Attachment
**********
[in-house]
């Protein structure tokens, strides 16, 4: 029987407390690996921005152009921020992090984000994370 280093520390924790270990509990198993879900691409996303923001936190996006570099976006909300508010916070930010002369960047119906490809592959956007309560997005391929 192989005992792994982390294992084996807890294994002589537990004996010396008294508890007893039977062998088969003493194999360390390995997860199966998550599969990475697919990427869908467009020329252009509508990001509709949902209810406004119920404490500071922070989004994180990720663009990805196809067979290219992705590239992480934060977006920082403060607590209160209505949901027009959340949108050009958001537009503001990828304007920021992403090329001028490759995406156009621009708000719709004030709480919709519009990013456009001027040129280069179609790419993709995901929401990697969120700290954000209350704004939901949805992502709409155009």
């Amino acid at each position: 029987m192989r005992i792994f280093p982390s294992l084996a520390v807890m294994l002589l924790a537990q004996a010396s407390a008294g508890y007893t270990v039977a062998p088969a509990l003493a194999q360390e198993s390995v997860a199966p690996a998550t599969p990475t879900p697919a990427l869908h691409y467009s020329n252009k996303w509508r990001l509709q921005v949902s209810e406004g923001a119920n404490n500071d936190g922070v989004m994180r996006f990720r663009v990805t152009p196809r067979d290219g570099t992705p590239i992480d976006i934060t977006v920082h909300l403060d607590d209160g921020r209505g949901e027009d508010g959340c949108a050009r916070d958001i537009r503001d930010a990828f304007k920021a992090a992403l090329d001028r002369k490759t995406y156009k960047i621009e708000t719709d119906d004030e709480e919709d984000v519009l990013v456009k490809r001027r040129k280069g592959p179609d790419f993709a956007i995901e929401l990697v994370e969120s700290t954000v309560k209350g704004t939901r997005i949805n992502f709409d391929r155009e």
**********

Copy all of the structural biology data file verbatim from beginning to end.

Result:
[in-house]
């Protein structure tokens, strides 16, 4: 029987407390690996921005152009921020992090984000994370 280093520390924790270990509990198993879900691409996303923001936190996006570099976006909300508010916070930010002369960047119906490809592959956007309560997005391929 192989005992792994982390294992084996807890294994002589537990004996010396008294508890007893039977062998088969003493194999360390390995997860199966998550599969990475697919990427869908467009020329252009509508990001509709949902209810406004119920404490500071922070989004994180990720663009990805196809067979290219992705590239992480934060977006920082403060607590209160209505949901027009959340949108050009958001537009503001990828304007920021992403090329001028490759995406156009621009708000719709004030709480919709519009990013456009001027040129280069179609790419993709995901929401990697969120700290954000209350704004939901949805992502709409155009």
């Amino acid at each position: 029987m192989r005992i792994f280093p982390s294992l084996a520390v807890m294994l002589l924790a537990q004996a010396s407390a008294g508890y007893t270990v039977a062998p088969a509990l003493a194999q360390e198993s390995v997860a199966p690996a998550t599969p990475t879900p697919a990427l869908h691409y467009s020329n252009k996303w509508r990001l509709q921005v949902s209810e406004g923001a119920n404490n500071d936190g922070v989004m994180r996006f990720r663009v990805t152009p196809r067979d290219g570099t992705p590239i992480d976006i934060t977006v920082h909300l403060d607590d209160g921020r209505g949901e027009d508010g959340c949108a050009r916070d958001i537009r503001d930010a990828f304007k920021a992090a992403l090329d001028r002369k490759t995406y156009k960047i621009e708000t719709d119906d004030e709480e919709d984000v519009l990013v456009k490809r001027r040129k280069g592959p179609d790419f993709a956007i995901e929401l990697v994370e969120s700290t954000v309560k209350g704004t939901r997005i949805n992502f709409d391929r155009e």